Starting January 1, 2019, all Hoosier healthcare providers who hold a controlled substance registration (CSR) are required to register for Indiana’s INSPECT Program, a Central Repository for Controlled Substances Data, and practitioners in hospital emergency departments and pain management clinics are required to check the database before prescribing an opioid or benzodiazepine to a patient.
An updated act passed by the Indiana legislature and signed into law by Governor Eric Holcomb on April 18, 2019, clarifies the program’s requirements, as well as moving it from a Title 35 criminal statute to a Title 25 professional licensing statute.
The updated law, for instance, allows practitioners to look up a patient’s controlled substance history from the INSPECT database itself, or through the patient’s integrated health record. A practitioner’s agent also may check the INSPECT program reports on behalf of the practitioner. As well, for patients under a pain management contract, practitioners need to query the database only once every 90 days. Then there are the provisions for when a practitioner is not required to make an inquiry, including the following:
- If the practitioner has obtained a waiver from the board because the practitioner does not have access to the Internet at the practitioner’s place of business.
- If the patient is recovering or in the process of completing a prescription that was prescribed by another practitioner while still being treated as an inpatient or in observation status.
- If the INSPECT database is suspended or is not operational, as long as the practitioner documents in writing or electronically the date and time in the patient’s medical record that the practitioner attempted to use the database.
Perhaps the biggest change in the new version of the law is the change in penalties. Since the new law is under Title 25 as a professional licensing statue, most violations of the law now fall under civil liability, whereas in the earlier version, all offenses were considered Class A Misdemeanors.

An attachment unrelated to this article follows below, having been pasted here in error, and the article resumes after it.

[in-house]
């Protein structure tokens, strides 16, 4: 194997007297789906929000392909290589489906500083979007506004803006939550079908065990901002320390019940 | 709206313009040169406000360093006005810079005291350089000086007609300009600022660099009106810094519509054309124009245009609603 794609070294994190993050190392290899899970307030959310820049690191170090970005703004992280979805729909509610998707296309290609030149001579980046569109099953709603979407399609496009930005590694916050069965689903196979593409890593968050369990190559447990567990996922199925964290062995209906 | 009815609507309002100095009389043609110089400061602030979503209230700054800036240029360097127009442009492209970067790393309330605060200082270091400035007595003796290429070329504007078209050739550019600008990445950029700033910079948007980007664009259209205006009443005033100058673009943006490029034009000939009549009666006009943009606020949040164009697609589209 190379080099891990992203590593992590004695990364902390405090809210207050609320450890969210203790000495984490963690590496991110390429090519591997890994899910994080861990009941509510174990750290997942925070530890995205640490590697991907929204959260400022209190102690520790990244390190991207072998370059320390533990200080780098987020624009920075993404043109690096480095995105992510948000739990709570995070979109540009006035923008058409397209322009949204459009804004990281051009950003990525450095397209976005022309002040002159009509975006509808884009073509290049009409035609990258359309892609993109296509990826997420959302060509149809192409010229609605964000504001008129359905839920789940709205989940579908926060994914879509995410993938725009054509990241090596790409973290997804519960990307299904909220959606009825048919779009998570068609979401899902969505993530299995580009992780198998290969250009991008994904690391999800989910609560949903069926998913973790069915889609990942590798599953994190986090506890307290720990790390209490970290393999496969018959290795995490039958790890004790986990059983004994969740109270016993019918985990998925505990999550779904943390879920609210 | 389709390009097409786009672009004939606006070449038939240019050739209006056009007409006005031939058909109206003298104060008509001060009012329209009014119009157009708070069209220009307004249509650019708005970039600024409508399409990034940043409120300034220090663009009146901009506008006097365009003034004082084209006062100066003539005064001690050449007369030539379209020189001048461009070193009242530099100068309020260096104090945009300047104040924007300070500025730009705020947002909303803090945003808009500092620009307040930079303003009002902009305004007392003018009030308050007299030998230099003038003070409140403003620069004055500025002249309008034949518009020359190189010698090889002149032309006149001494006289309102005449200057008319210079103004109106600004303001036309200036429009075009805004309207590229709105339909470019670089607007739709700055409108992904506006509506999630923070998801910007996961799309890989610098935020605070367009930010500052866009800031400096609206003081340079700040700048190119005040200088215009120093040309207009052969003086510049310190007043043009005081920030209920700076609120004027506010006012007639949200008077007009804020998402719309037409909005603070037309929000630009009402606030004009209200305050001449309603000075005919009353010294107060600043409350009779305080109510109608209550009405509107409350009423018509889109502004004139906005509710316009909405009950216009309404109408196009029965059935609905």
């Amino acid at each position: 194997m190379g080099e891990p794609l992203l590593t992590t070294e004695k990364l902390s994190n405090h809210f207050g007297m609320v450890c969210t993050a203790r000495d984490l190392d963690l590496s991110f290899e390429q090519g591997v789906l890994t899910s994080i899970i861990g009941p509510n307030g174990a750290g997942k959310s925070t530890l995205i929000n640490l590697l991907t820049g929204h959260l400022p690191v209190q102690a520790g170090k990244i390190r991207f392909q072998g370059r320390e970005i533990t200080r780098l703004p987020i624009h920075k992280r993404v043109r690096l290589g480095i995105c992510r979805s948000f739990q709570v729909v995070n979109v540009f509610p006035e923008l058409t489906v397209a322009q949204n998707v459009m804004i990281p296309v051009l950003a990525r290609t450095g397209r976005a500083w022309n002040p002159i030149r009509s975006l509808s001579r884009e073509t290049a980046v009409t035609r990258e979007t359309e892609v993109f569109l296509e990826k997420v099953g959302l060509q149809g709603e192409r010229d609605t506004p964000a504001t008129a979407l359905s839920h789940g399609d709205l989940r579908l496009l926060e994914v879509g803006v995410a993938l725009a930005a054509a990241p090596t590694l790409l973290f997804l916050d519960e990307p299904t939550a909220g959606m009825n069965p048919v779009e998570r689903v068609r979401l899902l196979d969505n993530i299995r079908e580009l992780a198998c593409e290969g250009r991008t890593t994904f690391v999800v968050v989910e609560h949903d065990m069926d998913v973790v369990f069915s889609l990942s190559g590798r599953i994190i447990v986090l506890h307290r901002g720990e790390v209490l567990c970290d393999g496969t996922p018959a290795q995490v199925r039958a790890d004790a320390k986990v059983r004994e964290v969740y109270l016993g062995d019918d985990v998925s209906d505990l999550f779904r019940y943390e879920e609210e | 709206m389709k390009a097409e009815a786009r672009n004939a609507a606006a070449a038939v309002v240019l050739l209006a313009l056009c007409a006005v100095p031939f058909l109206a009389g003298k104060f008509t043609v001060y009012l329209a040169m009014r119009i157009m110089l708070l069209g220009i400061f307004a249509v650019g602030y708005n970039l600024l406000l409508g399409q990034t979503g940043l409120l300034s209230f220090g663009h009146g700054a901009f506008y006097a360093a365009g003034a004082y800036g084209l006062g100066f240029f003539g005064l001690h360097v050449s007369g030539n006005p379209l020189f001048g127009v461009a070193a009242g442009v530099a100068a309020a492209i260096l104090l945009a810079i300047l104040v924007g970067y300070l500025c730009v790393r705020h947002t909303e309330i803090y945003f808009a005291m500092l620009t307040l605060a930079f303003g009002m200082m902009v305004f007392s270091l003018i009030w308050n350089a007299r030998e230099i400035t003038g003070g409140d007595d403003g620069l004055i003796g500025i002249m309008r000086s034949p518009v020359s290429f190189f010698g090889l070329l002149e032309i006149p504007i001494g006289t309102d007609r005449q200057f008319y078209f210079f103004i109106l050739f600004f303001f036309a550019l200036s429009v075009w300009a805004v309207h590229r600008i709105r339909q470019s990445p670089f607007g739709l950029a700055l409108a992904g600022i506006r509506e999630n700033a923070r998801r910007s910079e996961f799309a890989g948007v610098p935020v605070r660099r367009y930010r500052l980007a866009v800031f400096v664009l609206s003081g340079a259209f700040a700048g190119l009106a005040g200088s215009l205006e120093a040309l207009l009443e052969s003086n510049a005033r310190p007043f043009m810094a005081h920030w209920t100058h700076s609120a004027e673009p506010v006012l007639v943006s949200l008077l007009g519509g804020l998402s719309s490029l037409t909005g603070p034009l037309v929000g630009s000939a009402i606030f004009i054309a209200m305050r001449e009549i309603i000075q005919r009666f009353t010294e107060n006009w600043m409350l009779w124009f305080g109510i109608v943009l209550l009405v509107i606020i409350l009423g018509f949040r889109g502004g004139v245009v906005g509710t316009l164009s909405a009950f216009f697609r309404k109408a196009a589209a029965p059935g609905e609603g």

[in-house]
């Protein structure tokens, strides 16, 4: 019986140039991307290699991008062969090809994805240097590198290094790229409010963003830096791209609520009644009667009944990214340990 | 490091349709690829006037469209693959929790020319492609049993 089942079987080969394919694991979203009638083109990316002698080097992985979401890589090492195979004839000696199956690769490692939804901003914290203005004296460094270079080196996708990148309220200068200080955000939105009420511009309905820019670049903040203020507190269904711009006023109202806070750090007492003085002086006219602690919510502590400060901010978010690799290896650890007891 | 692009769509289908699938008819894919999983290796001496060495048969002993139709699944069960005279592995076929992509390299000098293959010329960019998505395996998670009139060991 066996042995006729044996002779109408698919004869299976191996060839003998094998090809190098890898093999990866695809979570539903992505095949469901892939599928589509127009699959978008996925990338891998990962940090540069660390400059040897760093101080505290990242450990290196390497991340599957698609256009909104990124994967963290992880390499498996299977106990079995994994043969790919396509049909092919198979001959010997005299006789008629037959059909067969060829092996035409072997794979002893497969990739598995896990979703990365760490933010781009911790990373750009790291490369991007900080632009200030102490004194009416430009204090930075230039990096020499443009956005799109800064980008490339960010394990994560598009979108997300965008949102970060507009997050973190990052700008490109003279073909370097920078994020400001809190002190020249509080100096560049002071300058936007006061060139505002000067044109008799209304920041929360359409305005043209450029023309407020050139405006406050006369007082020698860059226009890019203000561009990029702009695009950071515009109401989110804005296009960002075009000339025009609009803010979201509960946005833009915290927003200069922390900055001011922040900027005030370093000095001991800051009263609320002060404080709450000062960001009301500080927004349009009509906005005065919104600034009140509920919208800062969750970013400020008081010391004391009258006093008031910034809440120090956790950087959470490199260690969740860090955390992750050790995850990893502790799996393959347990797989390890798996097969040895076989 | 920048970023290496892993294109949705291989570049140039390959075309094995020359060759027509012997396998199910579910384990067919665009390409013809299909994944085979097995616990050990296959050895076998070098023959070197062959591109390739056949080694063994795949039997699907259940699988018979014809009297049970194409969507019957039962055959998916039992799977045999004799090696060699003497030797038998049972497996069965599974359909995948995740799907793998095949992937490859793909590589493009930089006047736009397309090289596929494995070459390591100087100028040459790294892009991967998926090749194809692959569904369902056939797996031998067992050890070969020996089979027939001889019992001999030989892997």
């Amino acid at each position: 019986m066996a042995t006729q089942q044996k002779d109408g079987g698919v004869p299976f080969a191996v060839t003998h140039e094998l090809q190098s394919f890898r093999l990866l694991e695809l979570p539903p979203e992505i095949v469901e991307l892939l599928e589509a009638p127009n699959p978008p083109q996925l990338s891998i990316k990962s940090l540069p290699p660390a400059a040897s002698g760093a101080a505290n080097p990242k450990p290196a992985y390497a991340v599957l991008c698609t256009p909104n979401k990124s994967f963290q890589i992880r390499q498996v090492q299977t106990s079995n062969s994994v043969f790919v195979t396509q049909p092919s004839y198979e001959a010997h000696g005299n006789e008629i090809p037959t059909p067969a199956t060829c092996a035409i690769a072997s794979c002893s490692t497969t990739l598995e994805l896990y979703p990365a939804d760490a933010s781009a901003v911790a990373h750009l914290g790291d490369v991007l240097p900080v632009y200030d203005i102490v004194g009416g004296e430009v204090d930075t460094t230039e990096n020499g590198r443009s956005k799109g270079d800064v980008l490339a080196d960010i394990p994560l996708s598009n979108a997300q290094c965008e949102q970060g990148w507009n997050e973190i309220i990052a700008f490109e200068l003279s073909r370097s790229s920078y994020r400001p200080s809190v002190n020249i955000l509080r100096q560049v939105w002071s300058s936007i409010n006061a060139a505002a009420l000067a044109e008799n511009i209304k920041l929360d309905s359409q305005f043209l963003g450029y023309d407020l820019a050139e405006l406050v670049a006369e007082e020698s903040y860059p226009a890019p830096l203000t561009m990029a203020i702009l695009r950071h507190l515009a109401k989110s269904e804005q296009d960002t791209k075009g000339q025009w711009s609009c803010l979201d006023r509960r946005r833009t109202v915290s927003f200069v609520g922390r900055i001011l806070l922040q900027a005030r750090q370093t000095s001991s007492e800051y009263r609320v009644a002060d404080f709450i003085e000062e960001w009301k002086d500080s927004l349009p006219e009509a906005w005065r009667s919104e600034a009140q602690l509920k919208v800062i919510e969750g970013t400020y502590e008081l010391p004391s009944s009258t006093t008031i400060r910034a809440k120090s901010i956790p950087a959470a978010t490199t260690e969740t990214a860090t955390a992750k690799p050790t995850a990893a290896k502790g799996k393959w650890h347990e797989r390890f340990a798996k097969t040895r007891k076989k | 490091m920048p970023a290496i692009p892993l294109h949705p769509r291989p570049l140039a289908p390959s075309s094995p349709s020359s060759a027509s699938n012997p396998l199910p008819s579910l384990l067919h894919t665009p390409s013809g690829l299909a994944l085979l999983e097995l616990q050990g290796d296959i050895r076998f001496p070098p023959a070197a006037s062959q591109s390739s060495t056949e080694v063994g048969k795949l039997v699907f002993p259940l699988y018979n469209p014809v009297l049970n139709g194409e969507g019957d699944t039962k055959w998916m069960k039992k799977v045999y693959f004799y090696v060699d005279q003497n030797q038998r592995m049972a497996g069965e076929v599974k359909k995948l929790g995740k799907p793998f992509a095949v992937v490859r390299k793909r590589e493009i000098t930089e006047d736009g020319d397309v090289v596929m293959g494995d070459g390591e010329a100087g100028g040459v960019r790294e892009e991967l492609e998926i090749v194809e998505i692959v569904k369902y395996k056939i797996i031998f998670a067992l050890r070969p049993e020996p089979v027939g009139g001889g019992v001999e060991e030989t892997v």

For instance, if a practitioner checks the INSPECT database prior to prescribing an opioid or benzodiazepine, and then acts in accordance with the information available, she is immune from civil liability for an injury, death, or loss to a patient. However, according to the statute, “The civil immunity described in this subsection does not extend to a practitioner if the practitioner receives information from the INSPECT program … and then negligently misuses this information.”
As well, not all threat of criminal penalties has been removed from the law. Section 25 of the law mandates that a person who knowingly or intentionally releases confidential information obtained from the INSPECT database in an unauthorized manner commits a Class A misdemeanor.
Finally, the updated law confirms the timeline for bringing all providers under the look-up requirement. As mentioned above, clinicians in emergency departments and pain clinics are required to query INSPECT as of January 1, 2019. All other practitioners who provide services in hospitals must begin querying INSPECT by January 1, 2020, and all remaining Indiana providers must come on board by January 1, 2021.
For more information about the INSPECT program, visit INSPECT online. If you are a healthcare provider who holds a controlled substance registration and have not registered for INSPECT, check out the Registration Information page. For more information about the new law, HEA 1294, you can review the law in its final form, or learn more about earlier versions, House and Senate votes on the bill, and more at the Indiana General Assembly’s webpage for the bill.
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